Mean age of participants was 5.8 ± 2.7 years, with 15 children having Autism Diagnostic Observation Schedule scores in the autism range and 5 children in the autism spectrum range. The mean Peabody Picture Vocabulary Test standard score was 74.6 ± 25. Our participant population included 4 girls and 5 ethnic minorities (ie, 4 African-American and 1 Asian). Seven of our participating children came from single-parent homes (one of whom had a sibling), and 13 families came from dual-parent homes (10 of whom had at least 1 sibling). Six children were taking psychotropic medications, including risperidone, amphetamine/dextroamphetamine, dexmethylphenidate, lisdexamfetamine, oxycarbazepine, and clonidine.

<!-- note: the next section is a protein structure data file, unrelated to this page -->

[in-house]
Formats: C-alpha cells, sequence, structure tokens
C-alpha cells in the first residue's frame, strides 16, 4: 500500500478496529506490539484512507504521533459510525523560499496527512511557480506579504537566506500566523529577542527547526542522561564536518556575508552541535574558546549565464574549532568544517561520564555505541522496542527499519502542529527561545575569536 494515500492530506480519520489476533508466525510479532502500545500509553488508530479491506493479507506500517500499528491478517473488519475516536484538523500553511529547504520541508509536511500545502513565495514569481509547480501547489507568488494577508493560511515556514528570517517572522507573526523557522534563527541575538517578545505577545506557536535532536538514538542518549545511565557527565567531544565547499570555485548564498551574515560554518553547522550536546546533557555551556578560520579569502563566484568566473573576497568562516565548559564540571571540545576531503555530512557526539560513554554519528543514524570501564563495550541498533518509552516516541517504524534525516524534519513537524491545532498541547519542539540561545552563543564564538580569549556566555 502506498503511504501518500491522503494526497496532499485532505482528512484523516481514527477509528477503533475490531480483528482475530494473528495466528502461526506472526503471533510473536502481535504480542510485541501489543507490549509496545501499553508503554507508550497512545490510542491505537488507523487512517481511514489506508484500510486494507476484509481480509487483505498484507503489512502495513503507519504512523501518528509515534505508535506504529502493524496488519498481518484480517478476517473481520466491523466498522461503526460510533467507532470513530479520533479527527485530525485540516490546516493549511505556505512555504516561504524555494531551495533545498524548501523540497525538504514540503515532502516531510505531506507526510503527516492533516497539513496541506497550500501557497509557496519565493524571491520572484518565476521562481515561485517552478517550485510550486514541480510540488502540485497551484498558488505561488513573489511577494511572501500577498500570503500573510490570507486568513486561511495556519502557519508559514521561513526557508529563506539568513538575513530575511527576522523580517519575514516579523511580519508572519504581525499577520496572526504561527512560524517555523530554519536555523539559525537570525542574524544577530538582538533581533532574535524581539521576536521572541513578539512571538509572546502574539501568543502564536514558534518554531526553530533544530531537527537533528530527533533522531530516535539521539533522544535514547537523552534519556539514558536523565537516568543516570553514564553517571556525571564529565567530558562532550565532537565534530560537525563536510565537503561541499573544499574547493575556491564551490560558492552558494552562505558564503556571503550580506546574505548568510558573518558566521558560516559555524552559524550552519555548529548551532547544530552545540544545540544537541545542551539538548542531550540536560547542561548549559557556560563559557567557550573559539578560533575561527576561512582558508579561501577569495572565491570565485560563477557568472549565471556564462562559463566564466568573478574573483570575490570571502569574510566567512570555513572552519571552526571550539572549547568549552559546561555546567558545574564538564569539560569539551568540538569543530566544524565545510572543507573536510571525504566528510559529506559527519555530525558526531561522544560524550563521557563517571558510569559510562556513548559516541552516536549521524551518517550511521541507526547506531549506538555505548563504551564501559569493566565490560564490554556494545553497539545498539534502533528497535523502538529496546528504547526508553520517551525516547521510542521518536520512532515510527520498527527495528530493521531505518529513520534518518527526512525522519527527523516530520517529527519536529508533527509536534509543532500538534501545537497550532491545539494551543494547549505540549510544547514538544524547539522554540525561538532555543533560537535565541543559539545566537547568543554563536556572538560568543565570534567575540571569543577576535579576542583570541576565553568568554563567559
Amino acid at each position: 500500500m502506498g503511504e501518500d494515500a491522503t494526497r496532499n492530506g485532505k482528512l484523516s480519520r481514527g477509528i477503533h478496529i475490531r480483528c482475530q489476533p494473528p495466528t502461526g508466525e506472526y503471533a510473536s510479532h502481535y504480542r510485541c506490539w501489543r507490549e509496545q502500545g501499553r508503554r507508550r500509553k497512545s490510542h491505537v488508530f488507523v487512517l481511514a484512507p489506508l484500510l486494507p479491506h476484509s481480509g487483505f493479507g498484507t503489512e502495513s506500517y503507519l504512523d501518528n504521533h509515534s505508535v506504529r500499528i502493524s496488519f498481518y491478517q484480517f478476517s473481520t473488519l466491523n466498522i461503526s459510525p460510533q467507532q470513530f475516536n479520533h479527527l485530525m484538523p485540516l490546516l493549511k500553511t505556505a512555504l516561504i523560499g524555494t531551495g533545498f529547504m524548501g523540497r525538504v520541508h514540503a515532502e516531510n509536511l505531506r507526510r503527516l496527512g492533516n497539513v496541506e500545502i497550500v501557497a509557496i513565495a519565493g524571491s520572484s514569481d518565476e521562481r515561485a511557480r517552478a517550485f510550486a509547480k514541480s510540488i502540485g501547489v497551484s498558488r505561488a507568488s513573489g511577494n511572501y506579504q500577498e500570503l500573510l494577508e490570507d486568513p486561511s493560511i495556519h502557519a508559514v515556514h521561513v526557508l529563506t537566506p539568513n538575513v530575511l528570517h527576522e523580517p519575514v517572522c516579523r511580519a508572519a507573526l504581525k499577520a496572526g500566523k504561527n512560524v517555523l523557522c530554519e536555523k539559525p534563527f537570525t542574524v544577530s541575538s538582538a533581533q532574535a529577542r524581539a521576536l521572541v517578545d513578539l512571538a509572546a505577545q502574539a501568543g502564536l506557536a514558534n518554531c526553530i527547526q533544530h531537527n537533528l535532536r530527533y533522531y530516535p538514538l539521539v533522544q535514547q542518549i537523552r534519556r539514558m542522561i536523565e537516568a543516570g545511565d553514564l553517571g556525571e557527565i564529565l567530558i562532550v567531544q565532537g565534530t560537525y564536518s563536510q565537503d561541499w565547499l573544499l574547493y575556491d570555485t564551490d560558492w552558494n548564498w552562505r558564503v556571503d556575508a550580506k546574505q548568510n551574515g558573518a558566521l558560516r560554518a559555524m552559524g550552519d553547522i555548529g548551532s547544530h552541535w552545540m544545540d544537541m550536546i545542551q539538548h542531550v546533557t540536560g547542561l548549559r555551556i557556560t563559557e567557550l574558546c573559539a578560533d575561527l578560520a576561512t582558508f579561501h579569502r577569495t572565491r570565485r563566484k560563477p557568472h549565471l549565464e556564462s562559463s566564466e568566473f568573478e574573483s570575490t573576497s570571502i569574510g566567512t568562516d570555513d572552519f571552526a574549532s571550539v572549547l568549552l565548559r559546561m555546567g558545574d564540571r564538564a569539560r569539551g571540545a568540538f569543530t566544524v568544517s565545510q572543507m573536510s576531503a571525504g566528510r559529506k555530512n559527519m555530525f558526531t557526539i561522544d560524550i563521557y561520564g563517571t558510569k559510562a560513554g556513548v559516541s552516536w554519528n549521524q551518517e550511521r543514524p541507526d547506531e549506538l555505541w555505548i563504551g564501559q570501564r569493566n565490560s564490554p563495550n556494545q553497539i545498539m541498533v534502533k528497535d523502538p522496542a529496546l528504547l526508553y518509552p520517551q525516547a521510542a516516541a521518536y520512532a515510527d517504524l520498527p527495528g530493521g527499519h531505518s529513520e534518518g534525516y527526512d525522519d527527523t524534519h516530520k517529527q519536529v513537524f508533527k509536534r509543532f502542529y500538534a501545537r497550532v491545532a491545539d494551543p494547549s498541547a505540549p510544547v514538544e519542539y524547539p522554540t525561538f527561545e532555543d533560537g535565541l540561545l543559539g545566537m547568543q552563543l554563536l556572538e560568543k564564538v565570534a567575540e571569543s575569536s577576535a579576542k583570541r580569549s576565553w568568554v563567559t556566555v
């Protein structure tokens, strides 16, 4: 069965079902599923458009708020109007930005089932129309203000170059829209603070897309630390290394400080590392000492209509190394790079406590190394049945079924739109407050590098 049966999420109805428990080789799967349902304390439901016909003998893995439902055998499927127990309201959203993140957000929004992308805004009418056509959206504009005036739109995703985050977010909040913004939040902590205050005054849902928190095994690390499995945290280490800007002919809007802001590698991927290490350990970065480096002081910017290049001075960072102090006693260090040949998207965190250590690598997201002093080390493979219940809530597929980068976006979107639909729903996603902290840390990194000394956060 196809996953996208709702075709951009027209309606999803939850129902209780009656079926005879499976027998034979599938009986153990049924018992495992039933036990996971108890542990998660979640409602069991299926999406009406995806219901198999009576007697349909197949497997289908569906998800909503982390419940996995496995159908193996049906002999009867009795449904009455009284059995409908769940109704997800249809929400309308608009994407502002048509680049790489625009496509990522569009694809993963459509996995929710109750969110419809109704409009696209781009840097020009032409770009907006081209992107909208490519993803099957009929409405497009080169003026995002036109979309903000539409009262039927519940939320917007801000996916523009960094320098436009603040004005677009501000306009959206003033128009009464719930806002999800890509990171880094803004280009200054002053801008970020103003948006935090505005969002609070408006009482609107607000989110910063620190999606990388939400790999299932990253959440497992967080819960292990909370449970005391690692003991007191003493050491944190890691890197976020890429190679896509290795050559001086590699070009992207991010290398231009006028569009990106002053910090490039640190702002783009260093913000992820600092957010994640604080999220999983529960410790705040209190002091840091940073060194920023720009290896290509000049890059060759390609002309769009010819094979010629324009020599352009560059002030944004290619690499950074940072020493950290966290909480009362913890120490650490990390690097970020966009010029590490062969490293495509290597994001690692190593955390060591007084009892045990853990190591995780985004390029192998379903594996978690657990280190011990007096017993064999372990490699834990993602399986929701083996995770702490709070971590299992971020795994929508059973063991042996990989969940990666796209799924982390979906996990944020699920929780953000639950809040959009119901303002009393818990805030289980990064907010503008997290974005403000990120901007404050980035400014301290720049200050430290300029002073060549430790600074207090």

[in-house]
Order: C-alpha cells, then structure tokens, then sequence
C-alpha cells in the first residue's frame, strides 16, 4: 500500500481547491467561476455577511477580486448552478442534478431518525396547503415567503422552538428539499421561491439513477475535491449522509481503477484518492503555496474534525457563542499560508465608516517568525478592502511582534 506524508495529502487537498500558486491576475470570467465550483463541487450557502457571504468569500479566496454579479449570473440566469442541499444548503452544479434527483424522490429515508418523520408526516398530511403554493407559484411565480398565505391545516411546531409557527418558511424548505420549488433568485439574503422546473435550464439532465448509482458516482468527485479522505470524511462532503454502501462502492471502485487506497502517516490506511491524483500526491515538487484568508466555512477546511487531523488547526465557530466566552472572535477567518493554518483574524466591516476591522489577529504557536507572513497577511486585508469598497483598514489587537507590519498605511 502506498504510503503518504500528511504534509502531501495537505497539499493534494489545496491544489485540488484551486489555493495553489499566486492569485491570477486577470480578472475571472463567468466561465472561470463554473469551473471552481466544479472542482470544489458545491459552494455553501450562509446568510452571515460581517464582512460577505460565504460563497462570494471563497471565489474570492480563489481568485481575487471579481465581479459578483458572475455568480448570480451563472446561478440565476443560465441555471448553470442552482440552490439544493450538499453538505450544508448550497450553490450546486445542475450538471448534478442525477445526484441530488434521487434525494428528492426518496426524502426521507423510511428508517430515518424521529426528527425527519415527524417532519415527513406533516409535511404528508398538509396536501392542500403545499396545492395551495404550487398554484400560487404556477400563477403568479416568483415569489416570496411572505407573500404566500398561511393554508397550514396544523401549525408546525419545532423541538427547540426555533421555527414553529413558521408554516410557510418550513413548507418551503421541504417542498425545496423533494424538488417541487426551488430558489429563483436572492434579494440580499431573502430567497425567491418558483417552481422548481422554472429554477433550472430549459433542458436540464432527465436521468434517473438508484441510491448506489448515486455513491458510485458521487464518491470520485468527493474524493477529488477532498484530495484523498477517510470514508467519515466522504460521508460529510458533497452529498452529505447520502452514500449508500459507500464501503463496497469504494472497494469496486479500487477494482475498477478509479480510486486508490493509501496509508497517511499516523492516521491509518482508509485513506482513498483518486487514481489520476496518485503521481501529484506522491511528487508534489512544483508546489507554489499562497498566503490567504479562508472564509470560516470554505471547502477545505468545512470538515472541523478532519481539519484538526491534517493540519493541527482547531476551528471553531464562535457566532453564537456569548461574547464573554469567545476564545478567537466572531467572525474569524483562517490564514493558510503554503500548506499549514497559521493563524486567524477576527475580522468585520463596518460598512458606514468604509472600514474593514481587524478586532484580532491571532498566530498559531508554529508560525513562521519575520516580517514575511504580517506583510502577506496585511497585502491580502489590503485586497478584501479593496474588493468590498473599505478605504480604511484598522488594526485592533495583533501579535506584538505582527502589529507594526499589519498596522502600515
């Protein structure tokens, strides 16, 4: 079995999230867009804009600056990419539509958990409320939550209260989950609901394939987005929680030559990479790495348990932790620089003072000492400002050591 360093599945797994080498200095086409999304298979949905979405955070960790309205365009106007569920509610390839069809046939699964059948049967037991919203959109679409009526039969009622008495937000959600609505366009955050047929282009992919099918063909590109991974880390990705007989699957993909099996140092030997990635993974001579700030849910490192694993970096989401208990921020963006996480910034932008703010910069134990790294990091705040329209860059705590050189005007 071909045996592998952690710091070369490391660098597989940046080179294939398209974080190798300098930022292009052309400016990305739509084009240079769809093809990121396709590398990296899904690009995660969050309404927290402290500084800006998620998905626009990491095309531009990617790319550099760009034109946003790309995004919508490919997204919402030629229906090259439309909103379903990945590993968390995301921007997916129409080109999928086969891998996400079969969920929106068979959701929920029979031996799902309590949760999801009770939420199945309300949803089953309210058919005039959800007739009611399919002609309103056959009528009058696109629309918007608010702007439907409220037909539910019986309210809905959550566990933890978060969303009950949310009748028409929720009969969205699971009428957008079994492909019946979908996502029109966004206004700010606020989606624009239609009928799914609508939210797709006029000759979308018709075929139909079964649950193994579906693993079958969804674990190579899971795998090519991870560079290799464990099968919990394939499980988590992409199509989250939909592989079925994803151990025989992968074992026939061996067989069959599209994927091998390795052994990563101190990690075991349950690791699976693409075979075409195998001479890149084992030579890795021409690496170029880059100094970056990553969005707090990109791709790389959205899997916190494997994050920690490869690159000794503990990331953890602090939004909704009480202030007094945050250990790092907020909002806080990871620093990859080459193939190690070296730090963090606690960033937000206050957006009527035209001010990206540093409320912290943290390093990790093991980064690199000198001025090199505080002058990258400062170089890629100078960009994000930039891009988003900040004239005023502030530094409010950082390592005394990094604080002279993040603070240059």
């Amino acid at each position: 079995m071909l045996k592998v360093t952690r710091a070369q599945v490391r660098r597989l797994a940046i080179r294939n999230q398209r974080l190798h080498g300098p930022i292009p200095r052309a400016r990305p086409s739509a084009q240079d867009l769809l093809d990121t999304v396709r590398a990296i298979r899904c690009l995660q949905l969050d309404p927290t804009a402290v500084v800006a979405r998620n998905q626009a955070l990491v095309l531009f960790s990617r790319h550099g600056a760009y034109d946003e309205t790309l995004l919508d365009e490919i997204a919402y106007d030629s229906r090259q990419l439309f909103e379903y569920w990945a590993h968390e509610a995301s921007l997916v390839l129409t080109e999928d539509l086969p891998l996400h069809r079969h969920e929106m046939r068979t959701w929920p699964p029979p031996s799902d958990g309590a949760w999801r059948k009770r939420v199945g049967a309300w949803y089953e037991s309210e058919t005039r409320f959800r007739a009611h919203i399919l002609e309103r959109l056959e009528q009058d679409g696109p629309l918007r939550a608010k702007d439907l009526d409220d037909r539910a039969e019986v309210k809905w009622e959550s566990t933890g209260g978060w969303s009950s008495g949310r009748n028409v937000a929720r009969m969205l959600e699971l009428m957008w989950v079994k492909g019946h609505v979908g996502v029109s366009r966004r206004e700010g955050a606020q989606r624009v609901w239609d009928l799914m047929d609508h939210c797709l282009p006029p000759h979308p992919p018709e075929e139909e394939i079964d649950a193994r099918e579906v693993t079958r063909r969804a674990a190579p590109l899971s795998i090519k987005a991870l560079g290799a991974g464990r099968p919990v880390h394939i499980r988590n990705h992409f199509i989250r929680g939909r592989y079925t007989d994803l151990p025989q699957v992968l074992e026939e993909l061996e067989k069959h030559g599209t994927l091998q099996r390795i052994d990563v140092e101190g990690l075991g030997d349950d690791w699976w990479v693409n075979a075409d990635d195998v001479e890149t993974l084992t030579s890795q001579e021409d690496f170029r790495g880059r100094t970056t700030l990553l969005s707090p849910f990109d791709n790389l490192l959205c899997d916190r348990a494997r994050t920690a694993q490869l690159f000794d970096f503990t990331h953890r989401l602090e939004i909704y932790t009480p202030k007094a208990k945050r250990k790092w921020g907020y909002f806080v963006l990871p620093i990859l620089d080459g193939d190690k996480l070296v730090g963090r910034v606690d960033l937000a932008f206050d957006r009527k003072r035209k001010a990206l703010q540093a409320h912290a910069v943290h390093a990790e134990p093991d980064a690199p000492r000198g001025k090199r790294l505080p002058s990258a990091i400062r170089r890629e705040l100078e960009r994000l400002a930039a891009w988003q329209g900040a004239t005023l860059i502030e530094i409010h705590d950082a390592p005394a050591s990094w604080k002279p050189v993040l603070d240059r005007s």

Difficulty falling asleep was the most common concern in our cohort, noted in 75% of children, followed by night wakings in 60%, and early morning awakenings in 15% of children. Cosleeping with parents occurred in 35% of children, most with night wakings, with their parents stating that cosleeping was not their preference but served as a solution to minimize night wakings. Parents described their children with difficulty falling asleep as having trouble “settling down” or “winding down,” with some children crying and screaming but others engaging in specific behaviors (eg, playing with mother’s hair or rubbing tags on clothing). Children who were verbal tended to speak incessantly about a favorite interest (eg, cartoon scripts), sing to themselves, or make repeated requests of their parents (eg, drink of water). Parents reported that sleep problems were present since birth in 50% of the children, with the other 50% occurring around the time of the autism diagnosis.